Anthony Thiselton's recent work, The Hermeneutics of Doctrine, seeks to examine if a more substantial interaction between hermeneutics and doctrine could, "rescue doctrine from from its marginalized function and abstraction from life" (xvi). Christian doctrine's premier pitfall has historically been the high-level of abstraction it dwells in. In Thiselton's first chapter he corrects this by shifting the focus from "free-floating problems", to "questions that arise".
An example of this would be the way we exposit a doctrine of creation. Thiselton's position is that early understandings of human origins did not actually come from the question, "where did we come from", but rather from a gratitude for life, a sense of human dependence upon God, and a desire to rejoice in the great natural gifts that we experience. "My help comes from the Lord, who made heaven and earth" (Ps. 121:2). The doctrine of creation, therefore, was sharpened at the dinner table, not in the study.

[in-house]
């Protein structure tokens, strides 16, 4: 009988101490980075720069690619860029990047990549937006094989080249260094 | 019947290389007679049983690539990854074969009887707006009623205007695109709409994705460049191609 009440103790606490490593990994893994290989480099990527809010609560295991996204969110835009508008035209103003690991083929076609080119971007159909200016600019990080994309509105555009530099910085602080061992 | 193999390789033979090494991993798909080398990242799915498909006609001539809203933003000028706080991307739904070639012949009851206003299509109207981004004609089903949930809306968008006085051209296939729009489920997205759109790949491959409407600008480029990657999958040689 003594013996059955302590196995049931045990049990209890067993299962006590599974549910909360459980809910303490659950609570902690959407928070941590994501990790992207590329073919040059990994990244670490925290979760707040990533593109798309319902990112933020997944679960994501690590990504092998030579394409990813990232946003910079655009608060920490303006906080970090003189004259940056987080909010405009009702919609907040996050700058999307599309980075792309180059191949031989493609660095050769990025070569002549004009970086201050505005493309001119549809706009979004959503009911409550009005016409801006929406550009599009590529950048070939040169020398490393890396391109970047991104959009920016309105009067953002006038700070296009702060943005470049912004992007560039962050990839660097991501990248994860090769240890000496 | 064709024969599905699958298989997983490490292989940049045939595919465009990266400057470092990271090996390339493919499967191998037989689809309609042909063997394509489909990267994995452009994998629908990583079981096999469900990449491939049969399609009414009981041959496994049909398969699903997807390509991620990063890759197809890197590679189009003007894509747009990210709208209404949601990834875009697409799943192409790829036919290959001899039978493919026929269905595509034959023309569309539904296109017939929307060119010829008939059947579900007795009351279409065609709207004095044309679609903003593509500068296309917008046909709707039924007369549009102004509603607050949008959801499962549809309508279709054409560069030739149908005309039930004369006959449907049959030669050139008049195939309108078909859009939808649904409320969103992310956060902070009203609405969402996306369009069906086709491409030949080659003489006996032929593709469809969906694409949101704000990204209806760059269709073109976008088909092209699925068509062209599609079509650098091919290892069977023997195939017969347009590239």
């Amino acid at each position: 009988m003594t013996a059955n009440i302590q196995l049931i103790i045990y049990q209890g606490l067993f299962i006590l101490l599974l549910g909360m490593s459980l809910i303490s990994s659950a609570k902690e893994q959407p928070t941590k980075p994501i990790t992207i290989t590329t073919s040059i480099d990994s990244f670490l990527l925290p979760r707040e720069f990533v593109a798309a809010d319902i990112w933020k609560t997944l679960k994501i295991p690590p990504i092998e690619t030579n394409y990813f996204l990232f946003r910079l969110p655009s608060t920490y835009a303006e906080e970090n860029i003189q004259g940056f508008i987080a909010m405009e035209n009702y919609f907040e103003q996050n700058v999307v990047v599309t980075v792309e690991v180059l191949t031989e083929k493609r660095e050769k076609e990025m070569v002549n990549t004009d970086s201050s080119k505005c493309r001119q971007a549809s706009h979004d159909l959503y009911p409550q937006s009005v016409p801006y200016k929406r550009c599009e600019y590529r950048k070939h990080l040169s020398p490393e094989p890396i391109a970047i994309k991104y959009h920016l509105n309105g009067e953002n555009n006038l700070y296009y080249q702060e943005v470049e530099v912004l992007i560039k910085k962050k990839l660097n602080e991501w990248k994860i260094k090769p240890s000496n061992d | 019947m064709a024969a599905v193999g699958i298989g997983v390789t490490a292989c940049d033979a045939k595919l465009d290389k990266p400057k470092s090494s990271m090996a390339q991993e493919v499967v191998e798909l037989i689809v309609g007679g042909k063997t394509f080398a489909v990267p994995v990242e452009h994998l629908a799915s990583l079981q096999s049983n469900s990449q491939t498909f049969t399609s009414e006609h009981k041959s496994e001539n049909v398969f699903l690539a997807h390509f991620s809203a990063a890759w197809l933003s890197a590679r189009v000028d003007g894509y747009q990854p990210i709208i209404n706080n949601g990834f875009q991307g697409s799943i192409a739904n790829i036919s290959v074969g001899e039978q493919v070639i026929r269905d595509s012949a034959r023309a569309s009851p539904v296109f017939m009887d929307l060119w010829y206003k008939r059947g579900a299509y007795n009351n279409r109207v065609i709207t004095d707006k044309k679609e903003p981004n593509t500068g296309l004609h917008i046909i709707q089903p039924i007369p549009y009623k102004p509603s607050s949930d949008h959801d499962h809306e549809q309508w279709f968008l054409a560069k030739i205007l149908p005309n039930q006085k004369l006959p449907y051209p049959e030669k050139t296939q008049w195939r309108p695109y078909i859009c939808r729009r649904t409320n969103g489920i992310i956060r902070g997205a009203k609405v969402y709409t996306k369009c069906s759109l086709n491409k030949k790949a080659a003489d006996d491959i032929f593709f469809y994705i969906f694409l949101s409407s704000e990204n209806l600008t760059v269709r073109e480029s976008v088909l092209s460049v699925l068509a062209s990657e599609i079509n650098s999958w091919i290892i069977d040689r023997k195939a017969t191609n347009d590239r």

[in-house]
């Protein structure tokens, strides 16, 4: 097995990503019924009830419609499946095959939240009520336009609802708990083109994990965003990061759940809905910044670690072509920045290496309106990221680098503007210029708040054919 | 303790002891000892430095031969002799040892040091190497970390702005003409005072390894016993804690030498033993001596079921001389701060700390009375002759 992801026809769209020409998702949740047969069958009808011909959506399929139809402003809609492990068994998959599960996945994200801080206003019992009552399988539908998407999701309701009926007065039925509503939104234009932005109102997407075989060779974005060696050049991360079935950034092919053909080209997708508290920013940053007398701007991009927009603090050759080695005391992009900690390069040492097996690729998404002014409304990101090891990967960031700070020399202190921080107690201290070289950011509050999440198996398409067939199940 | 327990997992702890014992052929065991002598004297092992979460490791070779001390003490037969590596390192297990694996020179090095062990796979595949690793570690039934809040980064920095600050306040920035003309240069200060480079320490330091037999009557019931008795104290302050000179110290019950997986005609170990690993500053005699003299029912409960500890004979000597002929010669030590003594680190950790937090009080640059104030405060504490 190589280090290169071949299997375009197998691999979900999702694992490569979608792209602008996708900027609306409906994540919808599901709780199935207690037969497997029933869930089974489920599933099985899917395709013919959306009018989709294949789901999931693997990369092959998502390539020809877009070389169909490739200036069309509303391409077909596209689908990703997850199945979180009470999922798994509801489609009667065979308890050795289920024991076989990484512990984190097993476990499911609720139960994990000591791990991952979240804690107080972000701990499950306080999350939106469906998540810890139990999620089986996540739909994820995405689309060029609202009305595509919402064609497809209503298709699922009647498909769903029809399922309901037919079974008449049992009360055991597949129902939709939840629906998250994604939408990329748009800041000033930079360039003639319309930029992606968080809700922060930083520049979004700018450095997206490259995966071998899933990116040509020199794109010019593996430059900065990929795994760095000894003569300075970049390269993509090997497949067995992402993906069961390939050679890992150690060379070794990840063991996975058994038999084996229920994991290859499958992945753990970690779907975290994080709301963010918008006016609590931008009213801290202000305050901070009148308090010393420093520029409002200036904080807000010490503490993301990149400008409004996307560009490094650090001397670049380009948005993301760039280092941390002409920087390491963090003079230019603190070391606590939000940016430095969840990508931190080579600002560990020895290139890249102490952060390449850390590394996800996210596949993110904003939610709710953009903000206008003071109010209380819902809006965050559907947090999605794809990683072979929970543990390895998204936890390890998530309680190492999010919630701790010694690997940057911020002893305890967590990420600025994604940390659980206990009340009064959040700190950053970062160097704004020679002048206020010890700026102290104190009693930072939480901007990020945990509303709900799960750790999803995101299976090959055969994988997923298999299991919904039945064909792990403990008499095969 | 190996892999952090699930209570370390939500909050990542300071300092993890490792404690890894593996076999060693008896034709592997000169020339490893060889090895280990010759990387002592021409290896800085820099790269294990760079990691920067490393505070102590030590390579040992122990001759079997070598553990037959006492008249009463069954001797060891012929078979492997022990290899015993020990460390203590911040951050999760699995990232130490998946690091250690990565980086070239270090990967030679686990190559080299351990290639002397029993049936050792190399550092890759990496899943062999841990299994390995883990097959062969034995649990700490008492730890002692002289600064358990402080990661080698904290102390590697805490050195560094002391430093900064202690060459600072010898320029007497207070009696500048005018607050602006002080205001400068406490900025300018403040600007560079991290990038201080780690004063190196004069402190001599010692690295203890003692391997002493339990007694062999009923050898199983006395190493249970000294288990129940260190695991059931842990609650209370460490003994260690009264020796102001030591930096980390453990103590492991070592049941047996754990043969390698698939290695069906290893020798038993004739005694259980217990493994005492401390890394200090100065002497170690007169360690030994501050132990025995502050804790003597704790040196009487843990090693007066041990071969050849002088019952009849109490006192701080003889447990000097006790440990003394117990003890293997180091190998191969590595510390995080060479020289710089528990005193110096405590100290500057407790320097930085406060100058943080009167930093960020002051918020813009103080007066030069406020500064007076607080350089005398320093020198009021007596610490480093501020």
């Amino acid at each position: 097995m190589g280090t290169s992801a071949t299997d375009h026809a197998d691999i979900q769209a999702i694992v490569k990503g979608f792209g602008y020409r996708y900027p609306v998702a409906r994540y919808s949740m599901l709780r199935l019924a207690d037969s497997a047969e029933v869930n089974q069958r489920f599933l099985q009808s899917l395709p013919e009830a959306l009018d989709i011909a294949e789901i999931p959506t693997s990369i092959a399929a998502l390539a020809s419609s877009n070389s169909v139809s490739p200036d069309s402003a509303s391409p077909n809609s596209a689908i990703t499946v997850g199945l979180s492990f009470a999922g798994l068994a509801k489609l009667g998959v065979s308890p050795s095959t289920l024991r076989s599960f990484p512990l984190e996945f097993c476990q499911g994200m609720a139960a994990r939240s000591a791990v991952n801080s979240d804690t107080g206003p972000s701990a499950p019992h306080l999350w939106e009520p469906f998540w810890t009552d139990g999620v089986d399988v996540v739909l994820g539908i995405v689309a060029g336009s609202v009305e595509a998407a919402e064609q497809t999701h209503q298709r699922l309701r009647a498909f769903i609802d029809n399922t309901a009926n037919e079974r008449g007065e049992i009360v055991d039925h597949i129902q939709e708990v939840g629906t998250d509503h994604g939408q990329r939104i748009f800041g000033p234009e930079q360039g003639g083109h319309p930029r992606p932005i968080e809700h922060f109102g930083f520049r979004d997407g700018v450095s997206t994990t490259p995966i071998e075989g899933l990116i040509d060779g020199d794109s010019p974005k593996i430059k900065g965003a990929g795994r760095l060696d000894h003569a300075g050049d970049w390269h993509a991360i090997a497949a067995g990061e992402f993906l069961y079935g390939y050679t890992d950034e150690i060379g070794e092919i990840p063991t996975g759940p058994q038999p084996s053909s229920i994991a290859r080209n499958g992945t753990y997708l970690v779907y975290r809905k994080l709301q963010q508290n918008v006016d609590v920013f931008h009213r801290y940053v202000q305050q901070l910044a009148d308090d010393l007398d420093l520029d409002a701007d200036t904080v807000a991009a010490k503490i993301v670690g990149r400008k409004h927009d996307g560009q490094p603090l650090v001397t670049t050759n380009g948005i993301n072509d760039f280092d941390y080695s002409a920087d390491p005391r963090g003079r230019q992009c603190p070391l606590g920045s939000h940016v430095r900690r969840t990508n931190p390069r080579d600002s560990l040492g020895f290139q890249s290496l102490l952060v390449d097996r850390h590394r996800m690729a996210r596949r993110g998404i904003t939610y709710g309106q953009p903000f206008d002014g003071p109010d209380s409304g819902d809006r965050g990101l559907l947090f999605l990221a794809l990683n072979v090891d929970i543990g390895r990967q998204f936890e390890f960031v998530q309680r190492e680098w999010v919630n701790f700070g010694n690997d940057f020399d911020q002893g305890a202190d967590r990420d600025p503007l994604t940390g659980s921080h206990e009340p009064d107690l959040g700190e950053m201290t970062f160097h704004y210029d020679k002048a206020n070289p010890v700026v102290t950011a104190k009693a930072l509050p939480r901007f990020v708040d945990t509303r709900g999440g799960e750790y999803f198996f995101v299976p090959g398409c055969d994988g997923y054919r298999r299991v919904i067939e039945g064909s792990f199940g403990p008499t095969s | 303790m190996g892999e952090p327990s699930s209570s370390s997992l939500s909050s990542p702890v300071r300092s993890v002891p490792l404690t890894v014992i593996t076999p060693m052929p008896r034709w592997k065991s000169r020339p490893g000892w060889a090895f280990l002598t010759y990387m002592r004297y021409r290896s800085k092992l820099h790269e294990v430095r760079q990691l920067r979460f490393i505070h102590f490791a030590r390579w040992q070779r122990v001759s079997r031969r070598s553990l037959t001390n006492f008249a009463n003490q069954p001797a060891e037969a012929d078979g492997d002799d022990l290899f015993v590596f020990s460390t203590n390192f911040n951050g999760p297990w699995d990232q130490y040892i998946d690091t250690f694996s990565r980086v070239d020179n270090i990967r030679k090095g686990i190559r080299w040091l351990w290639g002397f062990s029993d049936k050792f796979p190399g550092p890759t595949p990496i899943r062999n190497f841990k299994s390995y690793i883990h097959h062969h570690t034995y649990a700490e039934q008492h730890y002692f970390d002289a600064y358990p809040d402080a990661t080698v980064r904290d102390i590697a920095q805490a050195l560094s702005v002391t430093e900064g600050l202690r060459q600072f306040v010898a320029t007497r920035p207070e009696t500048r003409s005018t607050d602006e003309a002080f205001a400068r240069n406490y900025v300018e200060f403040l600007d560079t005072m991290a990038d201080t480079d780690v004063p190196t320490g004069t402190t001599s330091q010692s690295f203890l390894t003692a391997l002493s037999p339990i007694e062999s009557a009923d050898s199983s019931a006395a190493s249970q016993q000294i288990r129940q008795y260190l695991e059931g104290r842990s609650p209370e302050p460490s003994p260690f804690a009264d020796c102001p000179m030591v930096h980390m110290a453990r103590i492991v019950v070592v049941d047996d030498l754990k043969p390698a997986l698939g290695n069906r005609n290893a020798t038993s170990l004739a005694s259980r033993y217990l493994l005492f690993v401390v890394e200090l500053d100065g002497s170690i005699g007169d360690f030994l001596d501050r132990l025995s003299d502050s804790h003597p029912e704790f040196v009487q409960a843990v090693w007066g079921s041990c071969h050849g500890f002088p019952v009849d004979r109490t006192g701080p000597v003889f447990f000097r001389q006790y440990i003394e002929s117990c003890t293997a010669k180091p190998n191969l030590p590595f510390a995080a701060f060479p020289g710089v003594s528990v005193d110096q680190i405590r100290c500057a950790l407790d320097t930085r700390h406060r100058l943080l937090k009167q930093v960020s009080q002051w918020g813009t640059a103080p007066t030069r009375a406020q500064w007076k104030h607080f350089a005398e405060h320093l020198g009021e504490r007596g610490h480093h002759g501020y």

The issue is not then whether propositions such as, "God is creator" feature at all, but whether we engage these propositions detached from the way they originally arose. This gives a call to examine, as best we can, what context authors were originally asking their questions in. The answers to these questions will naturally have application built into them, because the questions were originally asked in a context where application was their jumping off point. The task of clearly articulating relevant Christian doctrine may not be as difficult as is thought. It is simply a matter of asking questions as they arise.